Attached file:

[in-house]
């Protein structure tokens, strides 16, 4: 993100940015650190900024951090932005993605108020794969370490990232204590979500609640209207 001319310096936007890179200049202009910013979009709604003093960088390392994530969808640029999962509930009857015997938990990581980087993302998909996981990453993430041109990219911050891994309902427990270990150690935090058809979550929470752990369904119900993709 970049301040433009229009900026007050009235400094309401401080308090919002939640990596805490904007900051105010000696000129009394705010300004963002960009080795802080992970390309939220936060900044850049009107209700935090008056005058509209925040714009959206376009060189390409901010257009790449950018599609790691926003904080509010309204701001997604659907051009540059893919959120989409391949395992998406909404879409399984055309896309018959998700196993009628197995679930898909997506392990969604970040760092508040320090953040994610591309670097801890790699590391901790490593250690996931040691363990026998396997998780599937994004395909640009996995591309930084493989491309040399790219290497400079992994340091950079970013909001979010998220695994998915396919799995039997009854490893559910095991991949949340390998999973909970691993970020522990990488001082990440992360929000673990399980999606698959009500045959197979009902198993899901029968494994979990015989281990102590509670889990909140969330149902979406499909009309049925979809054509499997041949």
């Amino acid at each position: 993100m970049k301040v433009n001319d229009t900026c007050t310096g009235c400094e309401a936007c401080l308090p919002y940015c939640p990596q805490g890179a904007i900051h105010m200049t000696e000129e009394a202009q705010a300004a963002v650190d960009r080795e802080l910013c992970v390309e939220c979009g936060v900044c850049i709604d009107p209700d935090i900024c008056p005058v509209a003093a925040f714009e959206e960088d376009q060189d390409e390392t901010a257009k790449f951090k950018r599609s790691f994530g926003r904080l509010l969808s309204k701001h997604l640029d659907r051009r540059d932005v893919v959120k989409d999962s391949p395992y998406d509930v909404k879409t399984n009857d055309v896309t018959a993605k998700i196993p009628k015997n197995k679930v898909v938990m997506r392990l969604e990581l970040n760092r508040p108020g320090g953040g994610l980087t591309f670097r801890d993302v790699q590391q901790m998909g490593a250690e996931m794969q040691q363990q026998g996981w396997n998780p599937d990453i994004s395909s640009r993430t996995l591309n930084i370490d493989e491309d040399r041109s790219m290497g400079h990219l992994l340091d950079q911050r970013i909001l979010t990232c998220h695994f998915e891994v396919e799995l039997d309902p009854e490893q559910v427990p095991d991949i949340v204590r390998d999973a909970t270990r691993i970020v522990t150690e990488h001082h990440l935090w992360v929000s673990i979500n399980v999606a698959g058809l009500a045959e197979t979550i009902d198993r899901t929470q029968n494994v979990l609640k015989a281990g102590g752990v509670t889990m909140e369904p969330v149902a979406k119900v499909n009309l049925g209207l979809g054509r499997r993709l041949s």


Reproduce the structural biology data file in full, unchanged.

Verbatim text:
[in-house]
């Protein structure tokens, strides 16, 4: 993100940015650190900024951090932005993605108020794969370490990232204590979500609640209207 001319310096936007890179200049202009910013979009709604003093960088390392994530969808640029999962509930009857015997938990990581980087993302998909996981990453993430041109990219911050891994309902427990270990150690935090058809979550929470752990369904119900993709 970049301040433009229009900026007050009235400094309401401080308090919002939640990596805490904007900051105010000696000129009394705010300004963002960009080795802080992970390309939220936060900044850049009107209700935090008056005058509209925040714009959206376009060189390409901010257009790449950018599609790691926003904080509010309204701001997604659907051009540059893919959120989409391949395992998406909404879409399984055309896309018959998700196993009628197995679930898909997506392990969604970040760092508040320090953040994610591309670097801890790699590391901790490593250690996931040691363990026998396997998780599937994004395909640009996995591309930084493989491309040399790219290497400079992994340091950079970013909001979010998220695994998915396919799995039997009854490893559910095991991949949340390998999973909970691993970020522990990488001082990440992360929000673990399980999606698959009500045959197979009902198993899901029968494994979990015989281990102590509670889990909140969330149902979406499909009309049925979809054509499997041949």
């Amino acid at each position: 993100m970049k301040v433009n001319d229009t900026c007050t310096g009235c400094e309401a936007c401080l308090p919002y940015c939640p990596q805490g890179a904007i900051h105010m200049t000696e000129e009394a202009q705010a300004a963002v650190d960009r080795e802080l910013c992970v390309e939220c979009g936060v900044c850049i709604d009107p209700d935090i900024c008056p005058v509209a003093a925040f714009e959206e960088d376009q060189d390409e390392t901010a257009k790449f951090k950018r599609s790691f994530g926003r904080l509010l969808s309204k701001h997604l640029d659907r051009r540059d932005v893919v959120k989409d999962s391949p395992y998406d509930v909404k879409t399984n009857d055309v896309t018959a993605k998700i196993p009628k015997n197995k679930v898909v938990m997506r392990l969604e990581l970040n760092r508040p108020g320090g953040g994610l980087t591309f670097r801890d993302v790699q590391q901790m998909g490593a250690e996931m794969q040691q363990q026998g996981w396997n998780p599937d990453i994004s395909s640009r993430t996995l591309n930084i370490d493989e491309d040399r041109s790219m290497g400079h990219l992994l340091d950079q911050r970013i909001l979010t990232c998220h695994f998915e891994v396919e799995l039997d309902p009854e490893q559910v427990p095991d991949i949340v204590r390998d999973a909970t270990r691993i970020v522990t150690e990488h001082h990440l935090w992360v929000s673990i979500n399980v999606a698959g058809l009500a045959e197979t979550i009902d198993r899901t929470q029968n494994v979990l609640k015989a281990g102590g752990v509670t889990m909140e369904p969330v149902a979406k119900v499909n009309l049925g209207l979809g054509r499997r993709l041949s």